Comparison of computerized and paper‐and‐pencil memory tests in detection of mild cognitive impairment and dementia: a systematic review and meta‐analysis of diagnostic studies
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The use of computerized cognitive tests for dementia screening is getting common nowadays, but it is still uncertain whether computerized tests can be an alternative of traditional paper-and-pencil tests for screening of mild cognitive impairment (MCI) and dementia. This study would like to compare the diagnostic performance of computerized and paper-and-pencil memory tests in detection of MCI and dementia.

Diagnostic studies comparing computerized or paper-and-pencil memory tests with the standard diagnostic criterion for MCI or dementia were identified from OVID databases including MEDLINE, EMBASE, PsycINFO and CINAHL Supplementary search was conducted in Google Scholar. Bivariate random-effects models were used to combine the diagnostic performance of memory tests, and presented with a summary receiver-operating characteristic curve. The primary outcome was the diagnostic performance of memory tests for detection of MCI, and detection of dementia was the secondary outcome. Risk of bias and reporting quality in included studies was assessed.

A total of 58 studies with 18,678 participants with mean age ranged from 55 to 84 years were included. Both verbal and visual memory tests were available. For the verbal memory tests on patients with MCI, computerized tests showed diagnostic accuracy of 0.89 sensitivity (95% CI=0.69 to 0.97) and 0.82 specificity (95% CI=0.70 to 0.90), whereas paper-and-pencil tests showed diagnostic accuracy of 0.86 sensitivity (95% CI=0.82 to 0.90) and 0.82 specificity (95% CI=0.76 to 0.86). For the visual memory tests on MCI patients, computerized tests showed diagnostic accuracy of 0.79 sensitivity (95% CI=0.71 to 0.84) and 0.80 specificity (95% CI=0.71 to 0.86), whereas paper-and-pencil tests showed diagnostic accuracy of 0.80 sensitivity (95% CI=0.67 to 0.89) and 0.68 specificity (0.51 to 0.81). The findings are also comparable to those with dementia (Table 1).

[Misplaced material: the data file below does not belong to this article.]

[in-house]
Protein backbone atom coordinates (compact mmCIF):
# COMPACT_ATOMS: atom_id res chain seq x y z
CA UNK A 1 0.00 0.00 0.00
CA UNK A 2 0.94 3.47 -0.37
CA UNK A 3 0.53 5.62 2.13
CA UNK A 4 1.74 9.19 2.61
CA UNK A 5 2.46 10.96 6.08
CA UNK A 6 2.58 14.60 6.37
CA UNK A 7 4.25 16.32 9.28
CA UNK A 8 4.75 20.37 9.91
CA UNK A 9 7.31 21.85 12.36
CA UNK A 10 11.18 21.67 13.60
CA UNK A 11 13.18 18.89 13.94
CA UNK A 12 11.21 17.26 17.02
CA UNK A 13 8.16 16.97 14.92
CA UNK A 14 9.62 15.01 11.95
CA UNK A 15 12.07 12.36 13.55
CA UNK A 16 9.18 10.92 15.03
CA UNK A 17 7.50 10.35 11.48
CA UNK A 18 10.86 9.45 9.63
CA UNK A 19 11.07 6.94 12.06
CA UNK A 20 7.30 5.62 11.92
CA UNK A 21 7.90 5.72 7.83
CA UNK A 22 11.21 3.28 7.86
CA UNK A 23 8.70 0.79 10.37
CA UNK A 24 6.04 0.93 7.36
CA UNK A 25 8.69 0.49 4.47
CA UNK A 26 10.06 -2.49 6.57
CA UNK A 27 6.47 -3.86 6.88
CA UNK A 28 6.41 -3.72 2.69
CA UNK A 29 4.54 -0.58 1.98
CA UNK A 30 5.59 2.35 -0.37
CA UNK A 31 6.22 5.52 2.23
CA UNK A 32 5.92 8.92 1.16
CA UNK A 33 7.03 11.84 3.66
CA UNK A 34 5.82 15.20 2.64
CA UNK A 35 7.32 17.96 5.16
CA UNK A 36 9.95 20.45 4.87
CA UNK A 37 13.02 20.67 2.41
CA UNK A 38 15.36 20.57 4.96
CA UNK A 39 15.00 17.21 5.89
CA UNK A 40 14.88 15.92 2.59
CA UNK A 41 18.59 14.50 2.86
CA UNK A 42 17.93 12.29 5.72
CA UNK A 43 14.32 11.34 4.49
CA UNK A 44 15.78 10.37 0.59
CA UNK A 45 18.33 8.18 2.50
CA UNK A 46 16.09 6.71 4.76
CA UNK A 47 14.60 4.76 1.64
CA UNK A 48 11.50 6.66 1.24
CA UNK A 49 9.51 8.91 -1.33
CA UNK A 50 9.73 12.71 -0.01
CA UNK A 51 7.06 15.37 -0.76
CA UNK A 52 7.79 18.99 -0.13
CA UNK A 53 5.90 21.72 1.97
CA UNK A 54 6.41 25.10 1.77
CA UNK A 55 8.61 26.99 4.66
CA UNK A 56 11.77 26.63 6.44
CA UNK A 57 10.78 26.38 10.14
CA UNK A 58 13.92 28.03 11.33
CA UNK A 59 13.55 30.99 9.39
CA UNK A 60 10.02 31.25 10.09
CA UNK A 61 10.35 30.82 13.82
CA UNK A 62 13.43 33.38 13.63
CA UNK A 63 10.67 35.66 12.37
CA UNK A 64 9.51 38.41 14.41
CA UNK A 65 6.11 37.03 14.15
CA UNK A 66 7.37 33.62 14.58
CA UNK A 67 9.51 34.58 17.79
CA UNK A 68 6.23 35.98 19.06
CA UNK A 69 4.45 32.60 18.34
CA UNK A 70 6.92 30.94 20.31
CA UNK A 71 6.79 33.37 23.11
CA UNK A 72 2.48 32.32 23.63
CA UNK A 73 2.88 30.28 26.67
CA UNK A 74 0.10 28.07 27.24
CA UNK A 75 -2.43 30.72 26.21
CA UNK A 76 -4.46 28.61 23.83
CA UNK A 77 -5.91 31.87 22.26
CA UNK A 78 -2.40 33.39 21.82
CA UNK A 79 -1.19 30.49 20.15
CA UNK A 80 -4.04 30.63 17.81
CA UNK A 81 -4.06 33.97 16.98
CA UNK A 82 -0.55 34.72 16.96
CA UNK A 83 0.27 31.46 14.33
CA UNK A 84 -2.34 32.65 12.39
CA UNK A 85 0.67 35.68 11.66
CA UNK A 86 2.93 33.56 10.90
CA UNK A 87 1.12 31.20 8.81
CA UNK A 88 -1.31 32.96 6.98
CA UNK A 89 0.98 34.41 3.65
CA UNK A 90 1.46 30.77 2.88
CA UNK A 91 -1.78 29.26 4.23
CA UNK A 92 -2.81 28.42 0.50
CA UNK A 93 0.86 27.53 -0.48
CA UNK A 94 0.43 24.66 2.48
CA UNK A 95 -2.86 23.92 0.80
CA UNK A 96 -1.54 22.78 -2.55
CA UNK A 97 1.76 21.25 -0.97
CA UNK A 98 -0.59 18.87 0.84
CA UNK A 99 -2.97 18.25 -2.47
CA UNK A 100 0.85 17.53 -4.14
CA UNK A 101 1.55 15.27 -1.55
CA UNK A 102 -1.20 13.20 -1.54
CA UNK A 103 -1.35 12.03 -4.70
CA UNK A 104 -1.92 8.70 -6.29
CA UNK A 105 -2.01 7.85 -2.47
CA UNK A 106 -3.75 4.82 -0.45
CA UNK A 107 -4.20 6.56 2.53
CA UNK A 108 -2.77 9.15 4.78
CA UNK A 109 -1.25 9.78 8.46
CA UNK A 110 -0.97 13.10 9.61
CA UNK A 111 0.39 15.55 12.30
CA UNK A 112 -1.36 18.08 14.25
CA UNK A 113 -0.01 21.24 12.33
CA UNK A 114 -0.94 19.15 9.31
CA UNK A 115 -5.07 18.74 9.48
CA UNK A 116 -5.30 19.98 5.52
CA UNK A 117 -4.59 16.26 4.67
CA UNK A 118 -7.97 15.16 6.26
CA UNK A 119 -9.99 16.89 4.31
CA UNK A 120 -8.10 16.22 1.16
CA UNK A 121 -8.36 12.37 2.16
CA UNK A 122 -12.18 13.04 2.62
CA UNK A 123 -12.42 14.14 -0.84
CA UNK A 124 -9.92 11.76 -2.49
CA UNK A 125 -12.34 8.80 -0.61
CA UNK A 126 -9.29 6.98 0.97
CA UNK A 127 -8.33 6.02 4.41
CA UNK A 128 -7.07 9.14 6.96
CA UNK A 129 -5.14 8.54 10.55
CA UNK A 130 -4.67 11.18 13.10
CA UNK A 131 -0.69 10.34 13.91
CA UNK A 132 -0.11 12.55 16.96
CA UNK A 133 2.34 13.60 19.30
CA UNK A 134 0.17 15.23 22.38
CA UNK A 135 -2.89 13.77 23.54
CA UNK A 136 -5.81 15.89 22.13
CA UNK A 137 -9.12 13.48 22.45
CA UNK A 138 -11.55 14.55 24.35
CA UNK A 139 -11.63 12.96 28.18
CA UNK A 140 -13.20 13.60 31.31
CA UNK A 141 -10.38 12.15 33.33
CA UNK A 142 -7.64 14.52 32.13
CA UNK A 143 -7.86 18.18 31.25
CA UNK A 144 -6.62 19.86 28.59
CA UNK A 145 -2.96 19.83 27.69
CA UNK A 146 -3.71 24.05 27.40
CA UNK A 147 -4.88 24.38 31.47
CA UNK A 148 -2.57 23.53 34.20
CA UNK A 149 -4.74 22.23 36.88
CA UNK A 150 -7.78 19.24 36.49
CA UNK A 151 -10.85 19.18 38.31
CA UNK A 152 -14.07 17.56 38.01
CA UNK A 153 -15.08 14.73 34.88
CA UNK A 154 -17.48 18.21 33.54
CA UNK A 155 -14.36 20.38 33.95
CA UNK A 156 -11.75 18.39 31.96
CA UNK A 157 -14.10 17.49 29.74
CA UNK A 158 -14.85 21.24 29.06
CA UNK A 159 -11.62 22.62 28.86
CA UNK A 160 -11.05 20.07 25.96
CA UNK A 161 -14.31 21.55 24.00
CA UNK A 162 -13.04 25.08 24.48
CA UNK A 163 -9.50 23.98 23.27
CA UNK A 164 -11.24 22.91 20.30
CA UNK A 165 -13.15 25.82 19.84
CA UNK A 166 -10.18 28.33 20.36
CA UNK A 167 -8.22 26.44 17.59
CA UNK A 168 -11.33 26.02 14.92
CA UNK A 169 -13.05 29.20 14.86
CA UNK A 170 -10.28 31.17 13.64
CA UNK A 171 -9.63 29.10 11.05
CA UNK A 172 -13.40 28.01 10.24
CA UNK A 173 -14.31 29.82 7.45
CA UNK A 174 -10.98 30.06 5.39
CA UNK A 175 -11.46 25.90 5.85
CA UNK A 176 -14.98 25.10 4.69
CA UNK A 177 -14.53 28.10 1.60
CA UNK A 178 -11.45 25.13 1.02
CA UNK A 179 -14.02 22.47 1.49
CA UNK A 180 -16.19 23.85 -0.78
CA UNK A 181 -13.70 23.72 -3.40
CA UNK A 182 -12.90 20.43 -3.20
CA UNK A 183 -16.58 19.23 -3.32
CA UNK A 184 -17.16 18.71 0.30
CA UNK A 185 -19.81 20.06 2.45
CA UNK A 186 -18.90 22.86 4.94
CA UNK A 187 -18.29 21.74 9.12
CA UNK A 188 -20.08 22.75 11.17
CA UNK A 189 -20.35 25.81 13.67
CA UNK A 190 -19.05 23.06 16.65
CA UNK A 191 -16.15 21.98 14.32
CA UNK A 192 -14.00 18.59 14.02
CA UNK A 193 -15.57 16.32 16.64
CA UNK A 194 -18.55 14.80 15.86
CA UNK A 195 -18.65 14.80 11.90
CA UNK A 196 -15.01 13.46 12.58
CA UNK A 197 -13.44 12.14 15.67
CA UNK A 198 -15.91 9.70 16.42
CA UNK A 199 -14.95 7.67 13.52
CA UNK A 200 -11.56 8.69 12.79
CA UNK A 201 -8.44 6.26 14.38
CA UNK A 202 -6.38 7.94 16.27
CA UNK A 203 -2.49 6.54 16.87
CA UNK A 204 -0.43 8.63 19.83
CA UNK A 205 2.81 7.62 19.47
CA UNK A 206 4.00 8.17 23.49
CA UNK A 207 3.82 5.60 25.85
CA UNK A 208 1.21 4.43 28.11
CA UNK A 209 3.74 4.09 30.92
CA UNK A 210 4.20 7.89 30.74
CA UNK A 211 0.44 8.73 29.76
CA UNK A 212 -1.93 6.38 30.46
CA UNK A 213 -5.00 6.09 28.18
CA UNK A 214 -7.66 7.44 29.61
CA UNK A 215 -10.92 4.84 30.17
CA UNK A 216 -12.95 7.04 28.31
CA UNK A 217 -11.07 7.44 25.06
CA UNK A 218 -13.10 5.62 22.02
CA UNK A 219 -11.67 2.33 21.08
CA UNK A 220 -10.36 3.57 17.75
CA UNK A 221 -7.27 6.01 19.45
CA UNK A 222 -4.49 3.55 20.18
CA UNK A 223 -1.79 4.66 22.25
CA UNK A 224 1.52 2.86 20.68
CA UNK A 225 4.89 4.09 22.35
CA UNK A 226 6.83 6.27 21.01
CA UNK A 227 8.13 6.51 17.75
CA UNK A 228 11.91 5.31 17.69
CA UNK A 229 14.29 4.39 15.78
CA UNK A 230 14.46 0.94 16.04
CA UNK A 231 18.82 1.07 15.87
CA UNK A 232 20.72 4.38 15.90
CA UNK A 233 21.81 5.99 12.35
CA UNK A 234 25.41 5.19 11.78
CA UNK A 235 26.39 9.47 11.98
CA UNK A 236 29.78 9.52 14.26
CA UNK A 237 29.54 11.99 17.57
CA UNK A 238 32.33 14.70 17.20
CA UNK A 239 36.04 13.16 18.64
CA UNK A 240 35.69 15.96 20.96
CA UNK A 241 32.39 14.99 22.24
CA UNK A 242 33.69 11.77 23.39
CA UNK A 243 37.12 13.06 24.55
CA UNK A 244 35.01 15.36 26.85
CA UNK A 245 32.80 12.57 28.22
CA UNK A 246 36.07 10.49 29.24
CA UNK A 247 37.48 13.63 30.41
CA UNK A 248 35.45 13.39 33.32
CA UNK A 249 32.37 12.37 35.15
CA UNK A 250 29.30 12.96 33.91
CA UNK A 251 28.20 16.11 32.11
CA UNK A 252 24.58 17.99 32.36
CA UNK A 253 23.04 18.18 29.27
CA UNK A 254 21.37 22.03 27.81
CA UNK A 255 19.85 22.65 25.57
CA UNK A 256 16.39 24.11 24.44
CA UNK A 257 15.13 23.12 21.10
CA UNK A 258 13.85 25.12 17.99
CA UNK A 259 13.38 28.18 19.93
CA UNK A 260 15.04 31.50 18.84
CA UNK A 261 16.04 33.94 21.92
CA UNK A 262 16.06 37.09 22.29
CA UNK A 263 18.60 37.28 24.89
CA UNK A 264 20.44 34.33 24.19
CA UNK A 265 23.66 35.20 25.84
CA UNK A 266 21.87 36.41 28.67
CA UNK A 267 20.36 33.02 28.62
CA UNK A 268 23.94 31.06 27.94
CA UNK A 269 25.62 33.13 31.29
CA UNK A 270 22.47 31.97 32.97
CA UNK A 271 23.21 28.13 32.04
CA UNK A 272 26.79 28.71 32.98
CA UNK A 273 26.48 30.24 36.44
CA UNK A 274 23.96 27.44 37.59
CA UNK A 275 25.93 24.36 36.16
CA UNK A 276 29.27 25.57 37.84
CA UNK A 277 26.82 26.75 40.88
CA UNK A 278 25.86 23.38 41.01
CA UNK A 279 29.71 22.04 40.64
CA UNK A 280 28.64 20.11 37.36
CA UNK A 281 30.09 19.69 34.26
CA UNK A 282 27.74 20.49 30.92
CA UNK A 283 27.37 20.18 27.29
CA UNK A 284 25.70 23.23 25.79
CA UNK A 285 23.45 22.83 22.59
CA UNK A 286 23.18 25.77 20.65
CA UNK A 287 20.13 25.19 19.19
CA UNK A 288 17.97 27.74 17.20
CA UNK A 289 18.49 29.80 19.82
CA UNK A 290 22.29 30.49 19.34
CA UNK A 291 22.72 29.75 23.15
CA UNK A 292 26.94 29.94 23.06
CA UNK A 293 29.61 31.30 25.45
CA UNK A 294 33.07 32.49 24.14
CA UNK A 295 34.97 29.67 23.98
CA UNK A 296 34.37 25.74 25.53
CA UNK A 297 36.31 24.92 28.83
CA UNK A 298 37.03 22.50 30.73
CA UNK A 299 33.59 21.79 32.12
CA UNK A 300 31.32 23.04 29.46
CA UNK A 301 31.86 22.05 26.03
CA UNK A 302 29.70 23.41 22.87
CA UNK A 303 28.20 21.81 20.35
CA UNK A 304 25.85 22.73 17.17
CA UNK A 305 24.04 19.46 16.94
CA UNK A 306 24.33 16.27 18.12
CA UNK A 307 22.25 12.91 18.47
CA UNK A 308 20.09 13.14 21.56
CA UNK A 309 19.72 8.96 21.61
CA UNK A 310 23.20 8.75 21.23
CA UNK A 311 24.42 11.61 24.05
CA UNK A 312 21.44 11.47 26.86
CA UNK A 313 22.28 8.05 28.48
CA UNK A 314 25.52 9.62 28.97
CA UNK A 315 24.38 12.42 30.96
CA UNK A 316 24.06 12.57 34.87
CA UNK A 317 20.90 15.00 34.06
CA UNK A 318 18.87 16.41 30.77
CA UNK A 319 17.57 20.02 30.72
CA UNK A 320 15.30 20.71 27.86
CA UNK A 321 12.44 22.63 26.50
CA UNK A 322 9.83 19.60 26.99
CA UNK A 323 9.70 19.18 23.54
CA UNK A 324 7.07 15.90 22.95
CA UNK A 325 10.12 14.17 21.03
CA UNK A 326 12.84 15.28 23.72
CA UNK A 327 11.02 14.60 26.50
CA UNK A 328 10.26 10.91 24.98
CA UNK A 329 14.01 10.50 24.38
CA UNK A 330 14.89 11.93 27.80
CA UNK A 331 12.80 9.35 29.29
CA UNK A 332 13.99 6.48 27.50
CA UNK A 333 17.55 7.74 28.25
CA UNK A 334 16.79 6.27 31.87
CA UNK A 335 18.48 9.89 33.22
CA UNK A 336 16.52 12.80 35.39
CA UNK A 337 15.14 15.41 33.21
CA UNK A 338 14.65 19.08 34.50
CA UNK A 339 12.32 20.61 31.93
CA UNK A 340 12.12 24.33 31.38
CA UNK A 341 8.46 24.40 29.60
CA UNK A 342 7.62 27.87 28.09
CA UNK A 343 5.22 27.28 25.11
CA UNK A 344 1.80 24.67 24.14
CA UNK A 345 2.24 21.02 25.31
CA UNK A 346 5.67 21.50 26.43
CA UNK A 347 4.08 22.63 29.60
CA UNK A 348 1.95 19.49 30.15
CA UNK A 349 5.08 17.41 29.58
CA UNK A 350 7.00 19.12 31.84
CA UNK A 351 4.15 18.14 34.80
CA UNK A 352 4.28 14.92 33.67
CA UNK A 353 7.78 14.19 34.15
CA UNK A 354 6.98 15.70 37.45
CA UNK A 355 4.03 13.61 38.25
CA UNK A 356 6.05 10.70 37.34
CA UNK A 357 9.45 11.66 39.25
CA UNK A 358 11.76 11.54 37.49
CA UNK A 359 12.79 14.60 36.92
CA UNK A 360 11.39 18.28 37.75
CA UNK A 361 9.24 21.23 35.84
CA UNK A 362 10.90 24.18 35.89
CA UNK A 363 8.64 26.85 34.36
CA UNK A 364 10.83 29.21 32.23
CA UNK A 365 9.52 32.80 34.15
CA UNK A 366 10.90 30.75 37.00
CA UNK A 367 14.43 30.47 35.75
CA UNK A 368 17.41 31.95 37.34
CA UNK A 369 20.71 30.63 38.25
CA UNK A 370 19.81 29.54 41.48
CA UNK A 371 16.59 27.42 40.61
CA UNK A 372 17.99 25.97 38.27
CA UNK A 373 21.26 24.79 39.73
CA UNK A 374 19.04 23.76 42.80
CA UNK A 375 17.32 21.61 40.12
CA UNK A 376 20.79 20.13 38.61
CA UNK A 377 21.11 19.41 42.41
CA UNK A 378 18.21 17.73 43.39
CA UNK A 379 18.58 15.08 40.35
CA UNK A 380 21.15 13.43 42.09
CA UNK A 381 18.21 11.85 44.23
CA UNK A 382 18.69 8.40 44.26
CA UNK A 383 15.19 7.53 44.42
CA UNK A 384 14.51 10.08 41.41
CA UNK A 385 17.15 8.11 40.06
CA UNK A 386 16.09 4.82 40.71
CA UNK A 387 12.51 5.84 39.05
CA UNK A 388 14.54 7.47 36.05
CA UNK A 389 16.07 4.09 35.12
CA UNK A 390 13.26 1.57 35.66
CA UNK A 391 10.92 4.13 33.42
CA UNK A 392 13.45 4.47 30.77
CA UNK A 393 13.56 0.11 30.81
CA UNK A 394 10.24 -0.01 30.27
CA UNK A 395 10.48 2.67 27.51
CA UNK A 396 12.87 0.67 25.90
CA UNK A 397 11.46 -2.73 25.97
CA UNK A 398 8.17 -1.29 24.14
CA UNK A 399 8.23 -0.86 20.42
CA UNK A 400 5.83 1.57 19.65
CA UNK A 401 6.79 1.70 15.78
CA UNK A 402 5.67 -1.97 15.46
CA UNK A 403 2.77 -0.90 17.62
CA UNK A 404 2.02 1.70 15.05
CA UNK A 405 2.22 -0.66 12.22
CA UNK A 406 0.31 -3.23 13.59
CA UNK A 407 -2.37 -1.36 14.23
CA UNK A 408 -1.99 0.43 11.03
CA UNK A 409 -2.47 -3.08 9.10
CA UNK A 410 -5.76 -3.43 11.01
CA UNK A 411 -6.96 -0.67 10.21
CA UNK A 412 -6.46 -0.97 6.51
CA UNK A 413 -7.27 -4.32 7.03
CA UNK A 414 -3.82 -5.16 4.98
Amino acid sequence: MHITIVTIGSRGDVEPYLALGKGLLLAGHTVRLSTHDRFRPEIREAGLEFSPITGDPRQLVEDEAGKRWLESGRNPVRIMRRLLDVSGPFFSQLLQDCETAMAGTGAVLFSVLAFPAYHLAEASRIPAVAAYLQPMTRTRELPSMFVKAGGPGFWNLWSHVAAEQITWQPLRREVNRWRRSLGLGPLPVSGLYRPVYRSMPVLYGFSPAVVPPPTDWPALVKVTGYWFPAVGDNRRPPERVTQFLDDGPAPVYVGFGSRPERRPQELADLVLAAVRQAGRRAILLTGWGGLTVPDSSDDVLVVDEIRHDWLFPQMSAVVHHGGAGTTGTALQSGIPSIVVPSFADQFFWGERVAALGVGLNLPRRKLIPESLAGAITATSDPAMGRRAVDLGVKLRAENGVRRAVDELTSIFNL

Both verbal and visual computerized memory tests showed comparable diagnostic performance to the traditional paper-and-pencil tests. Computerized cognitive tests show a great potential for self-administration of cognitive screening. When the records can be digitalized, long-term monitoring on cognitive function will be feasible for better management of dementia.
All Author(s) ListTsoi K, Chan JYC, Kwong JSW, Wong A, Kwok T
Journal nameAlzheimer's and Dementia
Volume Number14
Issue NumberSuppl. 7
Article numberP3-295
PagesP1194 - P1194
LanguagesEnglish-United Kingdom

Last updated on 2020-09-08 at 05:35